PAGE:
“Biblical” Marriage?

Marriage provides an interesting test case. In the Hebrew Bible polygamy is the norm and the ancient Israelites practice a form of levirate marriage in which a man’s brother is expected to marry and reproduce with his widow. Tim Keller has famously argued that the Genesis stories represent an implicit condemnation of these practices, since they yield chaotic results in every generation. There was a time when I found this response compelling and even echoed it in my own writing and teaching, but now I’m not so sure.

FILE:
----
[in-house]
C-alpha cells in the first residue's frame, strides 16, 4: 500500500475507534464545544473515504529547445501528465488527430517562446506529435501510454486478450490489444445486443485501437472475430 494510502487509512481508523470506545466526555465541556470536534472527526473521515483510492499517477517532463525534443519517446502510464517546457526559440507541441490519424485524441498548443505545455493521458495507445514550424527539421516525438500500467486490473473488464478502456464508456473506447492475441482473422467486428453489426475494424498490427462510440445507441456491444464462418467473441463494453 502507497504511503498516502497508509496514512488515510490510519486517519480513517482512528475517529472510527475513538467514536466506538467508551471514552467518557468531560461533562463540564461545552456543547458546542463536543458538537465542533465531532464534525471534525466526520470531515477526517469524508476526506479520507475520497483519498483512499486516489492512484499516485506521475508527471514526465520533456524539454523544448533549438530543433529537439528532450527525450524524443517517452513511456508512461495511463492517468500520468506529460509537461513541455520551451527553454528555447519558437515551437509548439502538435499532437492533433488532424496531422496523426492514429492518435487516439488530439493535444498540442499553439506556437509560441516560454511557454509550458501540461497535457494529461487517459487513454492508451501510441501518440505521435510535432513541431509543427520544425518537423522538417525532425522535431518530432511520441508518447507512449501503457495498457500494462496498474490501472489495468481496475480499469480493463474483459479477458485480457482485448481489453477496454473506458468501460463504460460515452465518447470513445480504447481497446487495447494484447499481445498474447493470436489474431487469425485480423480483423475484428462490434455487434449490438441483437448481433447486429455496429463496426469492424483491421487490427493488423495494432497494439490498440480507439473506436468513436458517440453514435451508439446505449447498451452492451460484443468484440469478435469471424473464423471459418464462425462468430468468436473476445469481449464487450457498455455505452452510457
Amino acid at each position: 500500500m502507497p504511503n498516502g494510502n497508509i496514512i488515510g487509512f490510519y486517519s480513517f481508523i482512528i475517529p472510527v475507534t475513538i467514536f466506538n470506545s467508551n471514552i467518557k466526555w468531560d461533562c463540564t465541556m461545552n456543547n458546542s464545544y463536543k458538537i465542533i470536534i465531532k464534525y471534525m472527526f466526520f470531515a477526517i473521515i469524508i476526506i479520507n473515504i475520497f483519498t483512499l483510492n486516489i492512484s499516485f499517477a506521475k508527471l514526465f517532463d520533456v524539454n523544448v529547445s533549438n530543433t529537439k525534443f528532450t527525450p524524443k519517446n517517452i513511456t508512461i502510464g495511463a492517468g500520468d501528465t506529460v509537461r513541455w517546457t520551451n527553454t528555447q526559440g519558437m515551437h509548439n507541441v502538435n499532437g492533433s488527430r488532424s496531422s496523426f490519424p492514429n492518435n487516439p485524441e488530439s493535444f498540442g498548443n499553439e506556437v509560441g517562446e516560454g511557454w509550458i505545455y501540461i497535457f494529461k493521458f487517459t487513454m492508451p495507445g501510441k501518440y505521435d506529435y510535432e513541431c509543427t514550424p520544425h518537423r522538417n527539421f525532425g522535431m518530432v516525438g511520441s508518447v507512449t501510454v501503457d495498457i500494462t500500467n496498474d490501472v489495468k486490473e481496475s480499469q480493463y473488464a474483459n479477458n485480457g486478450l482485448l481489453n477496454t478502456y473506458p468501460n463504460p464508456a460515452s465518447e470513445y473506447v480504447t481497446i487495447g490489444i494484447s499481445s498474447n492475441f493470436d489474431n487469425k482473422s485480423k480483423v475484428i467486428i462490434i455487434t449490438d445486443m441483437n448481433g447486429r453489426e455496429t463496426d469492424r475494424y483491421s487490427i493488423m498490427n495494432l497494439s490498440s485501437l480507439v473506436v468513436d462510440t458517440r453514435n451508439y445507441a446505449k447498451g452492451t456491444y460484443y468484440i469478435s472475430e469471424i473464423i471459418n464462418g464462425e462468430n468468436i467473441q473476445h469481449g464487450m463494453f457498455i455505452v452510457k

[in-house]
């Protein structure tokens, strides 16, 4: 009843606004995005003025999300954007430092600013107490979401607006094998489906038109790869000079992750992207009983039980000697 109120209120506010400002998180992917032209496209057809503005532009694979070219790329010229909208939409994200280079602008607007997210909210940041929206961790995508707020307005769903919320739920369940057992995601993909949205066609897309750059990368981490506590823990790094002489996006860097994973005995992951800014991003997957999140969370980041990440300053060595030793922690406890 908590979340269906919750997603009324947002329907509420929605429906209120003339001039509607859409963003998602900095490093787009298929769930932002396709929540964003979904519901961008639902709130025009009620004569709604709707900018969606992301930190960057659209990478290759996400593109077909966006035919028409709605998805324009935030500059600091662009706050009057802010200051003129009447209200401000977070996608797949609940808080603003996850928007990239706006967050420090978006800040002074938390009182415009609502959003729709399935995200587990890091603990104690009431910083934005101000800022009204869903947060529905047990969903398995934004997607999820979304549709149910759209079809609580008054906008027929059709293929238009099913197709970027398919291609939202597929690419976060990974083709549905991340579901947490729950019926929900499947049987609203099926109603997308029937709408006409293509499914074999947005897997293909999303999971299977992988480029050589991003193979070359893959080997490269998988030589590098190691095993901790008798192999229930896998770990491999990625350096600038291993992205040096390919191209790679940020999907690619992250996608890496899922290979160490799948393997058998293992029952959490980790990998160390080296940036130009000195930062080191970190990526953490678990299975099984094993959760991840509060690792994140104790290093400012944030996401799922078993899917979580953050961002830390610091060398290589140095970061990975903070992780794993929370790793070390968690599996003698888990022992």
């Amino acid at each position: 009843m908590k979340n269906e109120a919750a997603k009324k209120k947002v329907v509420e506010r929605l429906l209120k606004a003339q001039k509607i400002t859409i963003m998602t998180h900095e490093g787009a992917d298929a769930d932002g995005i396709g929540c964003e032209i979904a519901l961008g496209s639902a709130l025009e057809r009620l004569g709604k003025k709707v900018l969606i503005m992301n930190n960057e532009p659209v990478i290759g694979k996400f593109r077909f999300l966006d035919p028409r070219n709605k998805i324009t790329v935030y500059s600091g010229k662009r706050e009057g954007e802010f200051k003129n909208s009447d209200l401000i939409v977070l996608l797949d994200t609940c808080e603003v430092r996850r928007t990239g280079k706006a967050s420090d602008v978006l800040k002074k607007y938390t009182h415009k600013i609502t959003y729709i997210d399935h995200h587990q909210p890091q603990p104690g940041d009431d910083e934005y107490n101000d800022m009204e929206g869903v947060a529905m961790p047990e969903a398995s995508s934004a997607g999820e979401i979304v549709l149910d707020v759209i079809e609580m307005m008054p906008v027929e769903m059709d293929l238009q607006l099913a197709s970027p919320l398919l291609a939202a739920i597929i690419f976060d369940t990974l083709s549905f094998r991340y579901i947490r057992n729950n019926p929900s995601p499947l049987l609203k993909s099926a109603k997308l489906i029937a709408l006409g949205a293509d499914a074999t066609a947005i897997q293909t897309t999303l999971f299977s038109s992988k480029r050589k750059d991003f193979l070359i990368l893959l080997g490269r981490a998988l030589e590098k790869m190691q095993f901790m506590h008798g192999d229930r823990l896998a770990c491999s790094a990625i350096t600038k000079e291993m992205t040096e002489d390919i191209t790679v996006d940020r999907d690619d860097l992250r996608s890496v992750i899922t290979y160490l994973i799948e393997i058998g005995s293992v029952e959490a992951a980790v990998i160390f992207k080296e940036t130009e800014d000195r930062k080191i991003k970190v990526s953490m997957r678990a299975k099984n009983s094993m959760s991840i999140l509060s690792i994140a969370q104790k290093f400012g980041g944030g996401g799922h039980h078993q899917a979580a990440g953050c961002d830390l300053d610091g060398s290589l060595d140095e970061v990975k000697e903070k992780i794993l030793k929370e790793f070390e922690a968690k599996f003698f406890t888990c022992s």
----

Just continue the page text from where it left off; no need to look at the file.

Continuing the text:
For one thing, it is a distinctly modern maneuver which projects our type of sensibility onto an ancient text. These institutions are absurd from our vantage point, but in the world which produced the Bible they were mundane. That’s not to say that the authors of scripture would refrain from decrying something just because it was familiar (prophets often passionately denounce the status quo). However, the Bible stories in question never explicitly censure the marriage practices of the patriarchs and, moreover, other texts that do address and regulate marriage for the Israelite community neither criticize nor prohibit polygamy or levirate marriage. In fact, by regulating these institutions the Torah laws (said to come directly from the mouth of God) might be said to affirm them. Later, in the New Testament, there are strong hints that a form of monogamous marriage has become culturally normative, though there is no formal repudiation of polygamy from any figure or author. Both Paul and Jesus seem to favor celibacy but acknowledge marriage as a fitting compromise for those with sexual inclinations.